I seem to recall Manifest Destiny showing up there, too, but I'd have to dig to find the date it's been nearly 20 years since I wandered through those pages. It seems to me that the initial "use" of Manifest Destiny was in a sentence that included both words, but not in a unified phrase.
In its magnificent domain of space and time, the nation of many nations is destined to manifest to mankind the excellence of divine principles; to establish on earth the noblest temple ever dedicated to the worship of the Most High — the Sacred and the True.
Its floor shall be a hemisphere — its roof the firmament of the star-studded heavens, and its congregation an Union of many Republics, comprising hundreds of happy millions, calling, owning no man master, but governed by God's natural and moral law of equality, the law of brotherhood — of "peace and good will amongst men.The Dream of the Rood essays and term papers available at attheheels.com, the largest free essay community.
Volume , Hawkins, The Rt Revd Richard Presidential Address: ‘Church and Community in Devon’ Volume , , pp. 1– The address outlines elements in the traditional picture of the relationship between church and community in the parochial context, particularly the roles of the parish church and the parson.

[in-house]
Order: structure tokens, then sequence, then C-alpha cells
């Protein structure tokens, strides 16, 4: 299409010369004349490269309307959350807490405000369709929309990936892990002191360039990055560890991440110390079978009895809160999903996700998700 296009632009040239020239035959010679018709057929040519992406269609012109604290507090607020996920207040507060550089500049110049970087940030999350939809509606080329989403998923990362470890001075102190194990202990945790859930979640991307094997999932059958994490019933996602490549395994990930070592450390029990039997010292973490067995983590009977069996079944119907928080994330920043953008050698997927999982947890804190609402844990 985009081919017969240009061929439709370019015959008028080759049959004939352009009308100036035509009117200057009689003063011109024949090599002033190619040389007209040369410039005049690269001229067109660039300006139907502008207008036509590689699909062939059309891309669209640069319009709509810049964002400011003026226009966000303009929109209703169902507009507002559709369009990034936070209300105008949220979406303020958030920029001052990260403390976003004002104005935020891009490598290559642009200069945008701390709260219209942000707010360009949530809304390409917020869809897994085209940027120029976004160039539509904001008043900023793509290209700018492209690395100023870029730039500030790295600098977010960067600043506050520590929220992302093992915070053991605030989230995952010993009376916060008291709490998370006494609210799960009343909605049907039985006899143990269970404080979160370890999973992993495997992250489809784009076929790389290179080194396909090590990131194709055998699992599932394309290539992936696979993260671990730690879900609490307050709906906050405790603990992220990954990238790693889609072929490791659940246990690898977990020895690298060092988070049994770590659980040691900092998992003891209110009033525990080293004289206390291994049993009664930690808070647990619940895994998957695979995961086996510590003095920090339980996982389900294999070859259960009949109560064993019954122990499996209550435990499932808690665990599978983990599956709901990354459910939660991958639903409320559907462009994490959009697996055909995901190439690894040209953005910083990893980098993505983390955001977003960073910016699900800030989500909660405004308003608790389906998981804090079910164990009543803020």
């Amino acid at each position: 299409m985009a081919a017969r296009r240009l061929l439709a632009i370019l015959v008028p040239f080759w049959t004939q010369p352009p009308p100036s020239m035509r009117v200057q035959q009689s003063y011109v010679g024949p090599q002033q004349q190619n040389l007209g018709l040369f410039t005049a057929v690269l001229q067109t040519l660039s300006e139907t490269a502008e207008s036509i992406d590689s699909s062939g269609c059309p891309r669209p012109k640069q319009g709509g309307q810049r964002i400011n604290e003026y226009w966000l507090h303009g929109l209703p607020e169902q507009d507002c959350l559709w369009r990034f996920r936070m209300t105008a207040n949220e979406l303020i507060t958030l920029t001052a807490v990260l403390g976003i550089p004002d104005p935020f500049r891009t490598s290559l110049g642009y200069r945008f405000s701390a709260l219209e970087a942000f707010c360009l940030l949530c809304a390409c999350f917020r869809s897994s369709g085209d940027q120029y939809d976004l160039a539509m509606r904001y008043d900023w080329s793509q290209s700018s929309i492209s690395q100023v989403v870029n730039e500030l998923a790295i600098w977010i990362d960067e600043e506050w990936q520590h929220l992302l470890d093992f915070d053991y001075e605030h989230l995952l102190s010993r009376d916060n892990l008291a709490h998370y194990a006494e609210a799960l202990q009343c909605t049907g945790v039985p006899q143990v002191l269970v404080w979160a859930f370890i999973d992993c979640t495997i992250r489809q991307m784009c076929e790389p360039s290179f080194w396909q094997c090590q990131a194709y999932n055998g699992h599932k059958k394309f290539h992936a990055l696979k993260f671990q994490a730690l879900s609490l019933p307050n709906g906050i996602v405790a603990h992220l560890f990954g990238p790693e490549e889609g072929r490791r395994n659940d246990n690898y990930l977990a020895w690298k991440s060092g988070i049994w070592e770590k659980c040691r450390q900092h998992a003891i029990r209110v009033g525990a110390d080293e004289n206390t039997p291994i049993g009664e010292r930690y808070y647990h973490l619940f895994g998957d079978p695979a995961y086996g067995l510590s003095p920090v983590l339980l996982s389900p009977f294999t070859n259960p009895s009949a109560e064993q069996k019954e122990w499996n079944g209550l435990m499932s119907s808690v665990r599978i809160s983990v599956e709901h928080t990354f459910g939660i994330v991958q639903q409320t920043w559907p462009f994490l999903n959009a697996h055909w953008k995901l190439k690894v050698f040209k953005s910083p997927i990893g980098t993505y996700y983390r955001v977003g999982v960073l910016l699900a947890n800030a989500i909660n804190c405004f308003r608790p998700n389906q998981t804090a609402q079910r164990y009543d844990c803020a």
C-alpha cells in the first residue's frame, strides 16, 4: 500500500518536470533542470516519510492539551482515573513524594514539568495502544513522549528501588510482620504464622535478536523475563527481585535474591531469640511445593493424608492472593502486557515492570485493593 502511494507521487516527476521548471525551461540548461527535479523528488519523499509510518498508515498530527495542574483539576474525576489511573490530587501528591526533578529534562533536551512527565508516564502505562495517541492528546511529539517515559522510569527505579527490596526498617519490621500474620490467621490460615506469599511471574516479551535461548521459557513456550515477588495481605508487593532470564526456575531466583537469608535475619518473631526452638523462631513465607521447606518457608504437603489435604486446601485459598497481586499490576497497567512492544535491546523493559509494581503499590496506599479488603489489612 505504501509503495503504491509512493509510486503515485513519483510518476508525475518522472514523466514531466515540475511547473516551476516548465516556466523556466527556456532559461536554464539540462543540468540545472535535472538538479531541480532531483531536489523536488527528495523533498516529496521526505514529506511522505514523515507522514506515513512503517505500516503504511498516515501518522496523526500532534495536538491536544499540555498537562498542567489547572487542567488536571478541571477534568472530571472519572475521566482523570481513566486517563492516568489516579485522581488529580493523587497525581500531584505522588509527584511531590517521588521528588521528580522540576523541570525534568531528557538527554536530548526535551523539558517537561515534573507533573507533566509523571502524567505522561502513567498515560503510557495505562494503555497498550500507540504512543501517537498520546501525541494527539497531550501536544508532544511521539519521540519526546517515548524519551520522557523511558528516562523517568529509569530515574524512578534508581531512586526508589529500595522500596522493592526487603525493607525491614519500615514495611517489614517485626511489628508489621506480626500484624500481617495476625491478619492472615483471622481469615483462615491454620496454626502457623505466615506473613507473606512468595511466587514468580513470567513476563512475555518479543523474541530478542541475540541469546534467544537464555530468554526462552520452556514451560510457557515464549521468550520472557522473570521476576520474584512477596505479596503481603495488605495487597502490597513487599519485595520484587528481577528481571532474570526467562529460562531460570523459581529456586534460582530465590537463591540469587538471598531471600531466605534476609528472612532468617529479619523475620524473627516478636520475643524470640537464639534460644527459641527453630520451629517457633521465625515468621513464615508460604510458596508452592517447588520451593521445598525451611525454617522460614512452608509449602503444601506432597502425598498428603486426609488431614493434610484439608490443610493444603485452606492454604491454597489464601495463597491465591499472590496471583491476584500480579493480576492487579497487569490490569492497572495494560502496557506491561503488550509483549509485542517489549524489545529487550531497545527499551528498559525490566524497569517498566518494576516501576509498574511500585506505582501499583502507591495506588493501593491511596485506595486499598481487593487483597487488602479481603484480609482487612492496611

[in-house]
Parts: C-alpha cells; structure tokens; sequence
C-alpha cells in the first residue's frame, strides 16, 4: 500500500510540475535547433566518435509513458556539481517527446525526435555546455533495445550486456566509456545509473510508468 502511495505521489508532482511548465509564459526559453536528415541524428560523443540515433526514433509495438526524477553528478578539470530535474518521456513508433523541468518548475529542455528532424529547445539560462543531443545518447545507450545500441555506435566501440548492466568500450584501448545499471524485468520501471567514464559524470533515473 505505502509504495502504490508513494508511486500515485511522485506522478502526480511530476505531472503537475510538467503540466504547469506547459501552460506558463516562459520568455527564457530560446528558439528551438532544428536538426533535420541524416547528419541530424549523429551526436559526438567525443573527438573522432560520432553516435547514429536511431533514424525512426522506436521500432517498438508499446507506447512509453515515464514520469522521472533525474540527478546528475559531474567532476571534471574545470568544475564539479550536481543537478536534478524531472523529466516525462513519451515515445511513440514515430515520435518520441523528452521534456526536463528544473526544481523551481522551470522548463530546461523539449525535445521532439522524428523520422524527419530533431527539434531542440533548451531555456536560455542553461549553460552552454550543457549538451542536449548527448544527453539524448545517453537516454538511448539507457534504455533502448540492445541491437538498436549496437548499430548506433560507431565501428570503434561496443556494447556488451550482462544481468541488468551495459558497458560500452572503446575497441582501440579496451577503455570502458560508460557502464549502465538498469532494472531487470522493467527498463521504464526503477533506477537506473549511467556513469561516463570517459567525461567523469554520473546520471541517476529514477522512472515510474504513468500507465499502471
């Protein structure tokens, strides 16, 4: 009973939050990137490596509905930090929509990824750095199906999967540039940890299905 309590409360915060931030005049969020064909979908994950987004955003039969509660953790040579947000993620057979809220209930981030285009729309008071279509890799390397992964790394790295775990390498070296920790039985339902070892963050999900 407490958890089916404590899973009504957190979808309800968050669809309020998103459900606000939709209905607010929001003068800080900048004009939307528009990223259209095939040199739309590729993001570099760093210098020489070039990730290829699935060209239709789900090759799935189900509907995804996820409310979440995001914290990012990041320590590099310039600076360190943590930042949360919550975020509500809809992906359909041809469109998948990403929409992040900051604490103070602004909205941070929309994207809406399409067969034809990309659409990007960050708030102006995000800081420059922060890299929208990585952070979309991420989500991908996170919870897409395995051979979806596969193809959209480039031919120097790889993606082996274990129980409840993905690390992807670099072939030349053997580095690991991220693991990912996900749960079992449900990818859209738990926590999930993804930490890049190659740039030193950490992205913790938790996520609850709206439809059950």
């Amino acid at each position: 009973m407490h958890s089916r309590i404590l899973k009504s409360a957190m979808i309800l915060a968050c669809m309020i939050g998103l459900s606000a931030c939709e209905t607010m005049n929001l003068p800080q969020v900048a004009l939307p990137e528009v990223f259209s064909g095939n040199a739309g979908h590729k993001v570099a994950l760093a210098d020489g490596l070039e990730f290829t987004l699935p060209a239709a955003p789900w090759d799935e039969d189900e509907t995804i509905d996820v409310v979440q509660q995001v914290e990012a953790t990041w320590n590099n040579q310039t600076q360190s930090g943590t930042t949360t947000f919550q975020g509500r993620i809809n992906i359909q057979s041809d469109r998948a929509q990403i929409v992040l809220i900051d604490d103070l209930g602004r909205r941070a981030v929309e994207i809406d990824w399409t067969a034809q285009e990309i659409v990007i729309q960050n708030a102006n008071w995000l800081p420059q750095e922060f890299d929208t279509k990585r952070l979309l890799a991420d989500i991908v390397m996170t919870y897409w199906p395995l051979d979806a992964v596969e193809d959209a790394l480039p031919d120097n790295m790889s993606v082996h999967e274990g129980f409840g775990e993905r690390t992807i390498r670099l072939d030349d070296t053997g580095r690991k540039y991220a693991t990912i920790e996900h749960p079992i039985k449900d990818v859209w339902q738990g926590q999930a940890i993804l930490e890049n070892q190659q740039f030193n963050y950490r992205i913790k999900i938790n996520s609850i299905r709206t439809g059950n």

The Old English poem The Dream of the Rood is an early Christian poem written in alliterative verse describing a dream vision. Fragments of the poem were found carved in the runic alphabet on the Ruthwell Cross - an Anglo-Saxon monument dating from the .
William Butler Yeats (), Nobel Prize winning Irish dramatist, author and poet wrote The Celtic Twilight (); Paddy Flynn is dead;.He was a great teller of tales, and unlike our common romancers, knew how to empty heaven, hell, and purgatory, faeryland and earth, to people his stories.
The Dream of the Rood is unique in describing the crucifixion from the vantage point of the Cross, and within the framework of a dream. In comparison, The York Play of the Crucifixion discusses each step in the process of tying Christ to the cross. The Dream of the Rood c.
Eighth Century Old English poem. The Dream of the Rood has been heralded by scholars as the finest expression of the Crucifixion theme in Old English poetry.